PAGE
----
Electronic health card: first complaint by an insured person. Are there deficiencies in data protection law with the electronic health insurance?
(27.08.2010) The electronic health card faces increased criticism due to data protection deficiencies, which has now culminated in the complaint of an insured person before the Düsseldorf Social Court. The plaintiff is insured with the Bergische Krankenkasse, a relatively small health insurance company in Solling, where the health card has been tested since October last year in preparation for nationwide introduction. While the card currently does not differ from the normal insurance cards that each member receives, it should in future also contain emergency data such as the insured person's blood type, chronic ailments, etc., and should also be able to save an electronic doctor's letter to facilitate communication between doctors . In the future, electronic prescriptions or electronic patient files could also be saved on the card if the existing concept was developed further.
The insured person concerned is supported in his complaint by the independent medical profession, who also criticize the introduction of the electronic health card. The basic fear is that confidential medical data can be stored on the card and read out at any time. From the plaintiff's point of view, what potential advantages there are in the treatment is particularly questionable with regard to data protection. If in the future z. B. If the employer knows exactly about the health of his employees by briefly reading the data on the card, this does not correspond to the purpose of the electronic health card. The plaintiff therefore demands that he can be treated without using the card. In addition, his lawyer asked the social court to forward the case to the Federal Constitutional Court so that a general judgment on the legality of the health card can be issued.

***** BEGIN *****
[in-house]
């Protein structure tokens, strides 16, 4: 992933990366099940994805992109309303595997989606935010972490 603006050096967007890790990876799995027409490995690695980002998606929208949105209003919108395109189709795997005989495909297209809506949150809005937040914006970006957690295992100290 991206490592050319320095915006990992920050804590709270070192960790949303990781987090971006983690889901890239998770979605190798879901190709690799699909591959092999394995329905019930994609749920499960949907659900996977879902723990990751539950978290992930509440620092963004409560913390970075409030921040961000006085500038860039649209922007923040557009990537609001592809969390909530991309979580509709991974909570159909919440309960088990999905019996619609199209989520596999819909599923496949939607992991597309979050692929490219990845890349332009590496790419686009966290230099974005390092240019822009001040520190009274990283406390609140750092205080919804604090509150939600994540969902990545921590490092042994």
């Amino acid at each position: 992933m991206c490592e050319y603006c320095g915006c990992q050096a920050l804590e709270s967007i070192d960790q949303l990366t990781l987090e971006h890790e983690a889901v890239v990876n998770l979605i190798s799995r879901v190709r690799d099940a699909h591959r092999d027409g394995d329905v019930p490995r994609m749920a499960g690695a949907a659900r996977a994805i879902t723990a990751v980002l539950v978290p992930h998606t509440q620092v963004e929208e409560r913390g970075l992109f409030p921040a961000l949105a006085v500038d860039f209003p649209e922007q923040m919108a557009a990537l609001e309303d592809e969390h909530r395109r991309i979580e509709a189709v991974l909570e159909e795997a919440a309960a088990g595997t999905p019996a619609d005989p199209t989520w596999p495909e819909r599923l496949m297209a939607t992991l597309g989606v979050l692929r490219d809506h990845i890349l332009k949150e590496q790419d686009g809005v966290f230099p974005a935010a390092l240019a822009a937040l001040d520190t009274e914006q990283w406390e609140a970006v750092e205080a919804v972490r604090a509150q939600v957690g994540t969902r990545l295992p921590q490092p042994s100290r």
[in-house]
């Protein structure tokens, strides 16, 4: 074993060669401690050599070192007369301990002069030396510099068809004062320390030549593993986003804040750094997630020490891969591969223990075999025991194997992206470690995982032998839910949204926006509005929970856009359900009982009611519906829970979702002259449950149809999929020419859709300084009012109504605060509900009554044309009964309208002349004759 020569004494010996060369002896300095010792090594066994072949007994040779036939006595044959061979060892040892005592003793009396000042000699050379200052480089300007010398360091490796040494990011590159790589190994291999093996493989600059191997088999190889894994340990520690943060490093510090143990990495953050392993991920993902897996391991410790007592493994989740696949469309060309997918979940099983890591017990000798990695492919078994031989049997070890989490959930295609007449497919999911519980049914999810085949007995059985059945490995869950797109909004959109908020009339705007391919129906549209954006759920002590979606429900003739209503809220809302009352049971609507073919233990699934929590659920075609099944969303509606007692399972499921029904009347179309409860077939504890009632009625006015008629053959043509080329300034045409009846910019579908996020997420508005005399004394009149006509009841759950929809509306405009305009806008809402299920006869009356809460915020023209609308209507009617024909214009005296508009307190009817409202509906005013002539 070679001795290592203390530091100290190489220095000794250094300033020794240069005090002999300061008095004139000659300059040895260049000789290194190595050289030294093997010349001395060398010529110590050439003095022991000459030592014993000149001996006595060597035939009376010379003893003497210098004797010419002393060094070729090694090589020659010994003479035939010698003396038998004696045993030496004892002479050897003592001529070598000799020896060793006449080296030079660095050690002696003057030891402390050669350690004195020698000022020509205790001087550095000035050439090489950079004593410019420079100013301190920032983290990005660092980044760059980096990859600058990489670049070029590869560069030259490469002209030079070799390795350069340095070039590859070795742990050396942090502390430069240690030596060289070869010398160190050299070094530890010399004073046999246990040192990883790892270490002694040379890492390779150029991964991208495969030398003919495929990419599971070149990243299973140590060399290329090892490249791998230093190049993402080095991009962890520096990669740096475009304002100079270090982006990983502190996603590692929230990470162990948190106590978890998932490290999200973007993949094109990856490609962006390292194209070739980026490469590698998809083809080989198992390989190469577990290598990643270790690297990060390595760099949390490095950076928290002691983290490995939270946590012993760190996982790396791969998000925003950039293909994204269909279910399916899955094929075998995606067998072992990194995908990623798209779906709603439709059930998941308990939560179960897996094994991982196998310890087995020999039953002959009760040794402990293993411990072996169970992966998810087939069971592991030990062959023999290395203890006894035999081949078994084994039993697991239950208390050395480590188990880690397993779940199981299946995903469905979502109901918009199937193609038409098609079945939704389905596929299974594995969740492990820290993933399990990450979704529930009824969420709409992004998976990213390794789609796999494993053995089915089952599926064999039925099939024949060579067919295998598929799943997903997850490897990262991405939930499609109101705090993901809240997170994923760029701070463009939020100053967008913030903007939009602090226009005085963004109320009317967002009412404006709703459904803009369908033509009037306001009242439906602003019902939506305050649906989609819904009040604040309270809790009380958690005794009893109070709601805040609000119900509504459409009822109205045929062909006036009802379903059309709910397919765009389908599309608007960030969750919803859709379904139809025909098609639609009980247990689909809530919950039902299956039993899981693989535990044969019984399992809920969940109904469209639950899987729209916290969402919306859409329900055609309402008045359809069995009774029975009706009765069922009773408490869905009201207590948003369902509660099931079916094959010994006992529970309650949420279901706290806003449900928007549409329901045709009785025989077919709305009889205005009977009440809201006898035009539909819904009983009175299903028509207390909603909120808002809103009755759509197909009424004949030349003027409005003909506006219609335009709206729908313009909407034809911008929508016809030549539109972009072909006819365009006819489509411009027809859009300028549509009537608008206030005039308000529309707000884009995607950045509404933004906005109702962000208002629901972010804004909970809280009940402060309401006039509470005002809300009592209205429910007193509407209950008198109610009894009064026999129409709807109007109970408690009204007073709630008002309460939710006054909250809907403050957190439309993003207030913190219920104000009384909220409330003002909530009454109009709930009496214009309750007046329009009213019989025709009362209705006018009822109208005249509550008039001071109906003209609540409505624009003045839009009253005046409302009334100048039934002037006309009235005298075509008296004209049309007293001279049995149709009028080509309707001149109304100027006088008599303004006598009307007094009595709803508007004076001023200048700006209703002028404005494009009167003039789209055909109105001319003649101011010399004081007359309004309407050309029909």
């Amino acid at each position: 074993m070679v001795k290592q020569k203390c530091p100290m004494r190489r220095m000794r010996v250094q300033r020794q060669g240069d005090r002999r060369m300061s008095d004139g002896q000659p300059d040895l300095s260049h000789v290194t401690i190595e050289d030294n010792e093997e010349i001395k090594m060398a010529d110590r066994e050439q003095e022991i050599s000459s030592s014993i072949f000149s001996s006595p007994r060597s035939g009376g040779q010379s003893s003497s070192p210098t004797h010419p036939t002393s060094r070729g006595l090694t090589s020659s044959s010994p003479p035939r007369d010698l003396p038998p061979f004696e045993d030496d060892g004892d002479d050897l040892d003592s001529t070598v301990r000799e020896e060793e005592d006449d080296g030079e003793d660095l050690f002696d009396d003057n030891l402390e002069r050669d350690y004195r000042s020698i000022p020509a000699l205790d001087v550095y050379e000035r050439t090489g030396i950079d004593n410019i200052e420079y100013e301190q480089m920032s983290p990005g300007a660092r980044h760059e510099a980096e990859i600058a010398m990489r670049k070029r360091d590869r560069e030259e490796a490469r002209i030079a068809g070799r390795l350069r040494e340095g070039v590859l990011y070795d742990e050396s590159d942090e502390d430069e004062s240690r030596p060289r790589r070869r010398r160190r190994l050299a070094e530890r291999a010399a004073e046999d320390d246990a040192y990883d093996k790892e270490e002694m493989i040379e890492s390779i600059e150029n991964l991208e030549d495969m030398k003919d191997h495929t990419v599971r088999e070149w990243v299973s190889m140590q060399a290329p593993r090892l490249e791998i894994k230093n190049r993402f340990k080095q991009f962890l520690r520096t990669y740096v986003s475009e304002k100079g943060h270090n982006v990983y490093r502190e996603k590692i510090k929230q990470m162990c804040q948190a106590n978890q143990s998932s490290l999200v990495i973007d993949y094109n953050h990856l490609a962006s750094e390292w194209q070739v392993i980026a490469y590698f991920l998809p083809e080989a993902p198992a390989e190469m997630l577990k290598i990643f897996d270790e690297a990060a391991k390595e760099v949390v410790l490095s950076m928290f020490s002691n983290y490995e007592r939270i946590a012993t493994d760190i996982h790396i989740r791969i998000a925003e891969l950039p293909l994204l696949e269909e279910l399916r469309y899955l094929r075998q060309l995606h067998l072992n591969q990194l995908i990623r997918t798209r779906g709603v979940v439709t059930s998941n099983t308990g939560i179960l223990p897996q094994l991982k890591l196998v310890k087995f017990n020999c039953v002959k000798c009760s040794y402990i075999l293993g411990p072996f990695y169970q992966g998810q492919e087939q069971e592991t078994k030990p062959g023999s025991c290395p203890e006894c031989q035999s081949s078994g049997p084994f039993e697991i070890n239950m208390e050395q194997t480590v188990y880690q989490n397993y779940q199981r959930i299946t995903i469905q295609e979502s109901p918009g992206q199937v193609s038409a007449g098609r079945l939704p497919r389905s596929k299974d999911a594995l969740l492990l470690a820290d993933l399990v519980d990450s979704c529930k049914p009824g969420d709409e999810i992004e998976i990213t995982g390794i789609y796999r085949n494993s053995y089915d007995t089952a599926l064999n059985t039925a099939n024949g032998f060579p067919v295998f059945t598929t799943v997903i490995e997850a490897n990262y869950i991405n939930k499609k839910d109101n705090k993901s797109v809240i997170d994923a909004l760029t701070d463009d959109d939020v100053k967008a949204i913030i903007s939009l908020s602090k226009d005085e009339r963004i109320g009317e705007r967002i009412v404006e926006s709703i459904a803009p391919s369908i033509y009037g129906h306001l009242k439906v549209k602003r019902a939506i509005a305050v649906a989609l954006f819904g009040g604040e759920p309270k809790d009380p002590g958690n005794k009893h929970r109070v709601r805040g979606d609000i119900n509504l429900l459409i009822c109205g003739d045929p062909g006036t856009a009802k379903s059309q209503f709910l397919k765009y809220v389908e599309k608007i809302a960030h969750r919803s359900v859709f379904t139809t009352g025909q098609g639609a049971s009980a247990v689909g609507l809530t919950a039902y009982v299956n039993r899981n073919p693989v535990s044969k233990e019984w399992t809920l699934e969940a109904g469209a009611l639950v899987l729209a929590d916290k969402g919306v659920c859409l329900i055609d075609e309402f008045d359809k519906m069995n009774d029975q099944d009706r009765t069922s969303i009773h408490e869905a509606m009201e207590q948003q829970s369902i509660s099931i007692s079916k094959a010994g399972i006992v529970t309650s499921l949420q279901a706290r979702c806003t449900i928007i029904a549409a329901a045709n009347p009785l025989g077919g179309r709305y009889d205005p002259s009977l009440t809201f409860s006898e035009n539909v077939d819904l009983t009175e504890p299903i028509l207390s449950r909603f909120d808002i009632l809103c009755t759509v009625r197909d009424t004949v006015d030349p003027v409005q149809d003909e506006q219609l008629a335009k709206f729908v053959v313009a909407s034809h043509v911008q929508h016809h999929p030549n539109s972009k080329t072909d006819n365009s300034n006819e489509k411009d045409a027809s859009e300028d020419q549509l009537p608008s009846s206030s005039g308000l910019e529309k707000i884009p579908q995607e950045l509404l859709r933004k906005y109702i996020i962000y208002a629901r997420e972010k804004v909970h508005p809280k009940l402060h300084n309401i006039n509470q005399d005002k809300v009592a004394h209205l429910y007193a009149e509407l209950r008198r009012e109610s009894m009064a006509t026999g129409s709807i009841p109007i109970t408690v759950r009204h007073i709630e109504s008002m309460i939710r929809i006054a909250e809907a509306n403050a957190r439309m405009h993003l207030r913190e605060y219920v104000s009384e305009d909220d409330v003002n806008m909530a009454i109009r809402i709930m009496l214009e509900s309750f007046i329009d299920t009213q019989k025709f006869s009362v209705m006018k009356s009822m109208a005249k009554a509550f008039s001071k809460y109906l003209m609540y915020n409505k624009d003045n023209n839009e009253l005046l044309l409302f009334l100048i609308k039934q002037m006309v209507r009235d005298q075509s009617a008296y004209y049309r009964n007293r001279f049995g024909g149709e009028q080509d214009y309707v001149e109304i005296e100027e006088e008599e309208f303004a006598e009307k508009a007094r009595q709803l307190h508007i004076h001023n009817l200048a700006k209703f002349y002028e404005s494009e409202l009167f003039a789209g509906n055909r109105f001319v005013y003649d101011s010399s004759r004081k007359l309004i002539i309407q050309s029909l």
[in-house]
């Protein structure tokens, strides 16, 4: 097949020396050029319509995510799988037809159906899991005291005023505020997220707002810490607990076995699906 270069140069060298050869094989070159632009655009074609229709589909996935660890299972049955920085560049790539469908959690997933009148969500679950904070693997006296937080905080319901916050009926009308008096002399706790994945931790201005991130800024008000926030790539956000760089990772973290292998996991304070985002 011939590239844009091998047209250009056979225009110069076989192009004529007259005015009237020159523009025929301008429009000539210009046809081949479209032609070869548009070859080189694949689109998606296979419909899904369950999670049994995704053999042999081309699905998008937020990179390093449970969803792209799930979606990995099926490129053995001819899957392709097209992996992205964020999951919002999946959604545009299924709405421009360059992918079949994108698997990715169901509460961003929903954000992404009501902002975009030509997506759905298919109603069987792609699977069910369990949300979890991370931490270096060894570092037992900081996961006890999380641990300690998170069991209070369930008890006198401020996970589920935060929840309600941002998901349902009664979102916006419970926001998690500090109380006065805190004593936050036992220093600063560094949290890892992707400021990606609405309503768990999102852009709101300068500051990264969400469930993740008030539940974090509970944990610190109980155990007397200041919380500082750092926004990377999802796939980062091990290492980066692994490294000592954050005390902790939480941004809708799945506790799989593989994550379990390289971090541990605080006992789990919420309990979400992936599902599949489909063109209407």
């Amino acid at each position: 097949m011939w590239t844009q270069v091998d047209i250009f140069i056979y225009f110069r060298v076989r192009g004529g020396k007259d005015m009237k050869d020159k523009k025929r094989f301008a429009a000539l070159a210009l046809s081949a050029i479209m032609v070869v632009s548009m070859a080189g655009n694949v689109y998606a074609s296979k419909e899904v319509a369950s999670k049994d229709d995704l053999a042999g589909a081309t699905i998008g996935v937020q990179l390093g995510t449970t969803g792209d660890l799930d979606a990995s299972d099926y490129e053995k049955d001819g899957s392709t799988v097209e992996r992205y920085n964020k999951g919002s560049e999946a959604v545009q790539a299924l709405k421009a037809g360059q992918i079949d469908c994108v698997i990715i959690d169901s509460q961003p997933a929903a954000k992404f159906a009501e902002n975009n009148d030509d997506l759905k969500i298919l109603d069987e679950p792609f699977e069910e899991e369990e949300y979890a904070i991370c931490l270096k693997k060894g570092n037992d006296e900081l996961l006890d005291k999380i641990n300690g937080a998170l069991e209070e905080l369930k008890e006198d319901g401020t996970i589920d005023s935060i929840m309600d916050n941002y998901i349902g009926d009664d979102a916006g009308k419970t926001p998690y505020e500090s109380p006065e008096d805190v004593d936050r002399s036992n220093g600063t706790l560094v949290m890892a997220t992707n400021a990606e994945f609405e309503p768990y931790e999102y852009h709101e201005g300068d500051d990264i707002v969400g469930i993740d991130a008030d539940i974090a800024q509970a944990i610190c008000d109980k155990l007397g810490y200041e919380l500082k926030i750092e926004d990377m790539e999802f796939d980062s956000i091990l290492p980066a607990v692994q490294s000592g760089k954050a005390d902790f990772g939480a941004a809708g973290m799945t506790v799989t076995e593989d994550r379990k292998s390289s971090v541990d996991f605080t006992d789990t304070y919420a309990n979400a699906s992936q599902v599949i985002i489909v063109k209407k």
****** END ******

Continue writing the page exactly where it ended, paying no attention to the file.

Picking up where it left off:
A decision by the Düsseldorf Social Court is expected in the next few weeks. Neither the Federal Ministry of Health nor the umbrella association of health insurance companies has announced a date for the nationwide introduction of the electronic health card. However, the German Medical Association has just conducted a survey among doctors, which concludes that the resistance among doctors against the card is high, although most doctors are aware of the fact that the development towards electronic communication is unstoppable. In spite of the advantages that may result for treatment, the doctors also judge the lack of data protection as a serious problem. (fp)